MAX Life & Axis Bank Tweak their Proposed JV Agreement
The deal between Axis Bank and Max Life Insurance will soon come to fruition! Both firms lately agreed to amend or remove clauses in their transaction that had earlier displeased the insurance regulator. According to the deal announced in April, Axis Bank was to raise its stake in Max Life from one to 30 percent for 1,592 crore at 28.61 a share, elevating their bancassurance partnership to a joint venture. Promoted by Analjit Singh, Max Financial holds 73.5 percent in Max Life while Japan-based Mitsui Sumitomo holds 25.5 percent and Axis Bank nearly 1 percent.
In June, the Insurance Regulatory and Development Authority of India raised concerns over four clauses in the merger agreement – a put option for Axis Bank to sell its stake; a possible merger of Max Life with its parent; placing an ‘observer’ in the Max Life board; and rights for one of the two companies to appoint auditors in Max Life. “Max Life and Axis have made significant alterations in their proposed JV agreement to secure regulatory approvals and expedite closure of the deal. Max Life and Axis Bank have erased some key clauses in their agreement in order to convince Irdai,” says one of the two people aware of the development.
A clause to list Max Life by merging it with listed parent Max Financial Services has been removed. This would have potentially violated Section 35 of the Insurance Act, 1938, under which an insurance company’s business cannot be merged into the business of a non-insurance firm. In 2016, Irdai blocked the merger of Max Life and HDFC Standard Life Insurance Co. Ltd on similar grounds, stating the deal structure, in which Max Life would first merge with Max Financial, violated Section 35, which bars an insurance company merging with a non-insurance firm.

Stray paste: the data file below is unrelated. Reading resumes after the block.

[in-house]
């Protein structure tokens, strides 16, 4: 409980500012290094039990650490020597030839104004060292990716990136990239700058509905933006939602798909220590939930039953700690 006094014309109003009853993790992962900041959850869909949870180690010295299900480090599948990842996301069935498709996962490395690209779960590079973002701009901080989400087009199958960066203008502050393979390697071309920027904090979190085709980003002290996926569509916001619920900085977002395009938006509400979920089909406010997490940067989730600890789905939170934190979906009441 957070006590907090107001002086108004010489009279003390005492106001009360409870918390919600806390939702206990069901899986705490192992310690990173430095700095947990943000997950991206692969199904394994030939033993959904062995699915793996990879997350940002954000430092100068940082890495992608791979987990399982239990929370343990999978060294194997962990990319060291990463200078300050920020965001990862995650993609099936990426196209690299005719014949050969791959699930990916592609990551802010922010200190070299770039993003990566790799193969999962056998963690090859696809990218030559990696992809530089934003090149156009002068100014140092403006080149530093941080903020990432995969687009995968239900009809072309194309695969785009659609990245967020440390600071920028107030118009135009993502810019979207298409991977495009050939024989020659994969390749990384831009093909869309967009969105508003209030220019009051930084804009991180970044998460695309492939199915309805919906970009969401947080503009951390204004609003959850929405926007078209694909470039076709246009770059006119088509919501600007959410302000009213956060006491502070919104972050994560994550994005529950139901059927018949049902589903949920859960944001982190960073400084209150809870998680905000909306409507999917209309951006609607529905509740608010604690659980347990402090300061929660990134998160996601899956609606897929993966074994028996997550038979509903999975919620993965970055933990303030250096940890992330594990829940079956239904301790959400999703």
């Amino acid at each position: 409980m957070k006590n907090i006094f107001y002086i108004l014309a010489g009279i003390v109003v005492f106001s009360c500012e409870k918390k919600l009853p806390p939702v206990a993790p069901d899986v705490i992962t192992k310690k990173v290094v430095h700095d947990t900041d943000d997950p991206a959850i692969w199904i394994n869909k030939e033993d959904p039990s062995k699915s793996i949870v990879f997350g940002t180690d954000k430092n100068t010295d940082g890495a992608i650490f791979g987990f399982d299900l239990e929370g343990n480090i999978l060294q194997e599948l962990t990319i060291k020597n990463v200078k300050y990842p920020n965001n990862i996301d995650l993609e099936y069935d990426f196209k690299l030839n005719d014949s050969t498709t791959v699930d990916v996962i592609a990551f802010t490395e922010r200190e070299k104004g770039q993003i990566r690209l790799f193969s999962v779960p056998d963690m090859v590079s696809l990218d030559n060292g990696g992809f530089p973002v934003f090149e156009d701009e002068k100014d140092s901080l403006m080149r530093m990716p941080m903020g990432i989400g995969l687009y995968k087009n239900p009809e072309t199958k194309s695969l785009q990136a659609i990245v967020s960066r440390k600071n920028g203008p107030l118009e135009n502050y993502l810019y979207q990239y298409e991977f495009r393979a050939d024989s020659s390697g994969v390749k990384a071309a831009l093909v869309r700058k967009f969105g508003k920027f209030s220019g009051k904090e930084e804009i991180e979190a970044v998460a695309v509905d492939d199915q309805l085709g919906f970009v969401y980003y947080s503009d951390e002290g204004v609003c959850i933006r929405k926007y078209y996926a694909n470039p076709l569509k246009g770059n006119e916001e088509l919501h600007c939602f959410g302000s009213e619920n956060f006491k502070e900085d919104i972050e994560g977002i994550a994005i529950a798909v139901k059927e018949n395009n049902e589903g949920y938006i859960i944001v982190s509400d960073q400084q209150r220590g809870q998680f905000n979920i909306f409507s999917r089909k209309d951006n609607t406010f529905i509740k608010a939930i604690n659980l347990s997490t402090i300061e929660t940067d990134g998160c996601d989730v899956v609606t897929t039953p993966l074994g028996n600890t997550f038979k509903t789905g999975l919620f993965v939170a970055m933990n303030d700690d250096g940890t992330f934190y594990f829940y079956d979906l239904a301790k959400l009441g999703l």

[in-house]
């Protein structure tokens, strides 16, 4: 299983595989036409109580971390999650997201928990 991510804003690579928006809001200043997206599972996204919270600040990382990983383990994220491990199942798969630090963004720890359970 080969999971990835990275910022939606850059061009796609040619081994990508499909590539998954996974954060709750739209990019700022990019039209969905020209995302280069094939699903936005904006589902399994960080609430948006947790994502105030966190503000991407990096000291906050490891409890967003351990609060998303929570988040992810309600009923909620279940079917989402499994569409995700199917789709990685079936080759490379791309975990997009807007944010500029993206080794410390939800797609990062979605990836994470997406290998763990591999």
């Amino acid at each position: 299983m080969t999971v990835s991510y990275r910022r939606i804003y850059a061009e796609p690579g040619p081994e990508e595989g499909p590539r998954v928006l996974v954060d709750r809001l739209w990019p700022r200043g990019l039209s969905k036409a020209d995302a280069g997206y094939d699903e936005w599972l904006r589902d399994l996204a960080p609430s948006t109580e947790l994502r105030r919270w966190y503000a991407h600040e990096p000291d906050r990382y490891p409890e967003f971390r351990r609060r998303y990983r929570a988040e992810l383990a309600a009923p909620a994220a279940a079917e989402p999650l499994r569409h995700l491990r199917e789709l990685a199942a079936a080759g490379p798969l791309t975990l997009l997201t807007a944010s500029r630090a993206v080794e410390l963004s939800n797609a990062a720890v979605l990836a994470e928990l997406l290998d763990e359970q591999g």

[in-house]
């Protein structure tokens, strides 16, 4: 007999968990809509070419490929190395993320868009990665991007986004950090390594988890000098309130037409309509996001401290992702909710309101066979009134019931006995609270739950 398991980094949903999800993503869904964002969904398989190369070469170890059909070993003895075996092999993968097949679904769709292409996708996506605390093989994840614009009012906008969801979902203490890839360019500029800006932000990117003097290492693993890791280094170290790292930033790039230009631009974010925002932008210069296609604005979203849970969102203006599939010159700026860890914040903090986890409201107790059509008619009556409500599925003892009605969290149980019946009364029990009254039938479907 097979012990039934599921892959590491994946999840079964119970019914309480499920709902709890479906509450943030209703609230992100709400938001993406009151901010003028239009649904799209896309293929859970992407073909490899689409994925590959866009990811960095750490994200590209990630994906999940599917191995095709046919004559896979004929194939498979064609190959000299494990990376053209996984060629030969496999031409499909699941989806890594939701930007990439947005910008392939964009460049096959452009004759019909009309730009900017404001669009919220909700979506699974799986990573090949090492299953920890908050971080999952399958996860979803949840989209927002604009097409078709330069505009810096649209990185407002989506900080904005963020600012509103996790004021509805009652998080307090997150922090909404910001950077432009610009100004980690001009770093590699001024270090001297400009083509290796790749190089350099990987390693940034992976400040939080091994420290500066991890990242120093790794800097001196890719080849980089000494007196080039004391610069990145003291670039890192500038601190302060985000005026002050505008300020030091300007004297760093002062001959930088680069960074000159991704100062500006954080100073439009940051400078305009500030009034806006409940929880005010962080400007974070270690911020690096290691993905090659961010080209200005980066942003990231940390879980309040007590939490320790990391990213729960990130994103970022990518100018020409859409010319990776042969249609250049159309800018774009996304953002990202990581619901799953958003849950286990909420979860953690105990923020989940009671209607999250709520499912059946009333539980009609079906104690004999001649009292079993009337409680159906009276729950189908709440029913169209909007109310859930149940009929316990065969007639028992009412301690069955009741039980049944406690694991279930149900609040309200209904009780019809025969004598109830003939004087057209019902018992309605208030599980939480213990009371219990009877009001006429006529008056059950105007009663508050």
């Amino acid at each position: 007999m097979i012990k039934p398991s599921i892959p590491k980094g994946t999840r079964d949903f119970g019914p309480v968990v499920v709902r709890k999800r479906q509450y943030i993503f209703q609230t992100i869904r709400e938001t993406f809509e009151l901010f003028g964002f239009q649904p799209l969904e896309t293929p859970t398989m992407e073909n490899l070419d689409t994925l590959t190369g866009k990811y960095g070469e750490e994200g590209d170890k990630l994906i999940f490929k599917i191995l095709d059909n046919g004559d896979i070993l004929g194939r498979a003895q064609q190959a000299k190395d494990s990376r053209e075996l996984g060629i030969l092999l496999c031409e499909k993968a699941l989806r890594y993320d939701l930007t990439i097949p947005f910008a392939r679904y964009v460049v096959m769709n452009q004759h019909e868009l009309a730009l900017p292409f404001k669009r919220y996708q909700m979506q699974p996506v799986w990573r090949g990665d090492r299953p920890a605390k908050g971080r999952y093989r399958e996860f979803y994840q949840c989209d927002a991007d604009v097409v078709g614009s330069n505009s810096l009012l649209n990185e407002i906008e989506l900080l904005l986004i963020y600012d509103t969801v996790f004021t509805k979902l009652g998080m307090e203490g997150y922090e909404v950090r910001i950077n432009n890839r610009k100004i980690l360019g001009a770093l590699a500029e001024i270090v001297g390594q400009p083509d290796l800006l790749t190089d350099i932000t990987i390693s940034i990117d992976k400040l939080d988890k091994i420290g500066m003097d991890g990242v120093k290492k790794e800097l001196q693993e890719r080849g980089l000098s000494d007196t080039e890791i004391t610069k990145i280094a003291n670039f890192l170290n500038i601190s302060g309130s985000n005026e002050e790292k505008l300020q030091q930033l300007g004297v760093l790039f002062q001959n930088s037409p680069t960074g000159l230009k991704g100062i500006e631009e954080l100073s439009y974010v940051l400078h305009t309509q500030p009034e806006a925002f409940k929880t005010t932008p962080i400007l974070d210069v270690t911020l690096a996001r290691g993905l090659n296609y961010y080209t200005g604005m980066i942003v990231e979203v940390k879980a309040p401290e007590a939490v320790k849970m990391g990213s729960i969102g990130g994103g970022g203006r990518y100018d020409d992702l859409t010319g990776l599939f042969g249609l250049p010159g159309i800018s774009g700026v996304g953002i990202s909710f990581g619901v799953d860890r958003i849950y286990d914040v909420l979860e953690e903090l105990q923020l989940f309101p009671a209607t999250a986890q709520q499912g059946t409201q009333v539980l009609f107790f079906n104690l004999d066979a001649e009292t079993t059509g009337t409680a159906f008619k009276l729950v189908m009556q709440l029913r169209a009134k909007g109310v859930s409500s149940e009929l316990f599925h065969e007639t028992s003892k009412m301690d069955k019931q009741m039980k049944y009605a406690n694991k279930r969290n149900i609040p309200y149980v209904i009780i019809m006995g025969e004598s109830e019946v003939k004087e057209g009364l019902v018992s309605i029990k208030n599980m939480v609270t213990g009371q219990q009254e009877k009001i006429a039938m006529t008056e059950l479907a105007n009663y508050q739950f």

“With this clause being deleted, Axis will have to rethink its plan to swap up its holdings from Max Life to Max Financial Services. Also, Axis Bank will now have to revisit its plan to exercise the put option in the agreement at a price of 294 per share of Max Life. This is because it was mentioned in the agreement that if Max Life fails to get listed, Axis would have the option to swap its holding and exercise the put option after 63 months of the deal being cleared by the regulators,” asserts this person.
Irdai had also asked both firms to change a clause that empowers one of the two parties to appoint auditors in Max Life. “Now, in the revised deal, both parties have agreed to allow equal rights to Max Life and Axis Bank,” says the first person. Earlier, Axis had the right to appoint an observer in Max Life board meetings. Irdai said there was no provision in existing rules for an ‘observer’ in an insurance firm’s board meetings. The revised deal has dropped the provision for an observer. On the whole, the Axis-Max JV is expected to help Max Life’s distribution, like rivals SBI Life Insurance, ICICI Prudential Life Insurance and HDFC Life Insurance, all of which have either banks or NBFCs as JV partners.